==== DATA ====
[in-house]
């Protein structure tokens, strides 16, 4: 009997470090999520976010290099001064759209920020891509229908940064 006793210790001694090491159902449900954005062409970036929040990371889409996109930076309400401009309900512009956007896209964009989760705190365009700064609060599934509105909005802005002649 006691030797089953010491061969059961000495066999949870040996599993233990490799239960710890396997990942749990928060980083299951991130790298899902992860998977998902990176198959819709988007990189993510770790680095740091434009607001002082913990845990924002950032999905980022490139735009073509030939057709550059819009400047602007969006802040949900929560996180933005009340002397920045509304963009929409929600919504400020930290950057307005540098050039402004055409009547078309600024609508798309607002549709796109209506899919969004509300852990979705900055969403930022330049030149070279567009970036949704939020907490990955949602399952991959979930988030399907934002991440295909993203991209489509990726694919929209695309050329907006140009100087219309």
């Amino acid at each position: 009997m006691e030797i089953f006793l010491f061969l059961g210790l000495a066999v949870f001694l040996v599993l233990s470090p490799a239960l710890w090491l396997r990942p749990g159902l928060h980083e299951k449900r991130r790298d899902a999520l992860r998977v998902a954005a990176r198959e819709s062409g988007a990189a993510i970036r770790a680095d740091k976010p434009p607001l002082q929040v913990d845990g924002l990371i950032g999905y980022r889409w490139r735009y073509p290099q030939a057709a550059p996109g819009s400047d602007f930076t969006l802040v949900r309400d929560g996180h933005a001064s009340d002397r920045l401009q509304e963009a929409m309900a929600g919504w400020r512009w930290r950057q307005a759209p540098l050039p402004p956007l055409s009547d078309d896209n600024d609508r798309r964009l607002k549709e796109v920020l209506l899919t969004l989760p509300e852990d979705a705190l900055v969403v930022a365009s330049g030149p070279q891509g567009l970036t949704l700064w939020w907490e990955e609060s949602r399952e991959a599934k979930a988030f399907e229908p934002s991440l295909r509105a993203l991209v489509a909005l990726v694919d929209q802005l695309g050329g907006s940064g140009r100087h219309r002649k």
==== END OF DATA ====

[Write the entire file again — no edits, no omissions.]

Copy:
[in-house]
């Protein structure tokens, strides 16, 4: 009997470090999520976010290099001064759209920020891509229908940064 006793210790001694090491159902449900954005062409970036929040990371889409996109930076309400401009309900512009956007896209964009989760705190365009700064609060599934509105909005802005002649 006691030797089953010491061969059961000495066999949870040996599993233990490799239960710890396997990942749990928060980083299951991130790298899902992860998977998902990176198959819709988007990189993510770790680095740091434009607001002082913990845990924002950032999905980022490139735009073509030939057709550059819009400047602007969006802040949900929560996180933005009340002397920045509304963009929409929600919504400020930290950057307005540098050039402004055409009547078309600024609508798309607002549709796109209506899919969004509300852990979705900055969403930022330049030149070279567009970036949704939020907490990955949602399952991959979930988030399907934002991440295909993203991209489509990726694919929209695309050329907006140009100087219309």
């Amino acid at each position: 009997m006691e030797i089953f006793l010491f061969l059961g210790l000495a066999v949870f001694l040996v599993l233990s470090p490799a239960l710890w090491l396997r990942p749990g159902l928060h980083e299951k449900r991130r790298d899902a999520l992860r998977v998902a954005a990176r198959e819709s062409g988007a990189a993510i970036r770790a680095d740091k976010p434009p607001l002082q929040v913990d845990g924002l990371i950032g999905y980022r889409w490139r735009y073509p290099q030939a057709a550059p996109g819009s400047d602007f930076t969006l802040v949900r309400d929560g996180h933005a001064s009340d002397r920045l401009q509304e963009a929409m309900a929600g919504w400020r512009w930290r950057q307005a759209p540098l050039p402004p956007l055409s009547d078309d896209n600024d609508r798309r964009l607002k549709e796109v920020l209506l899919t969004l989760p509300e852990d979705a705190l900055v969403v930022a365009s330049g030149p070279q891509g567009l970036t949704l700064w939020w907490e990955e609060s949602r399952e991959a599934k979930a988030f399907e229908p934002s991440l295909r509105a993203l991209v489509a909005l990726v694919d929209q802005l695309g050329g907006s940064g140009r100087h219309r002649k």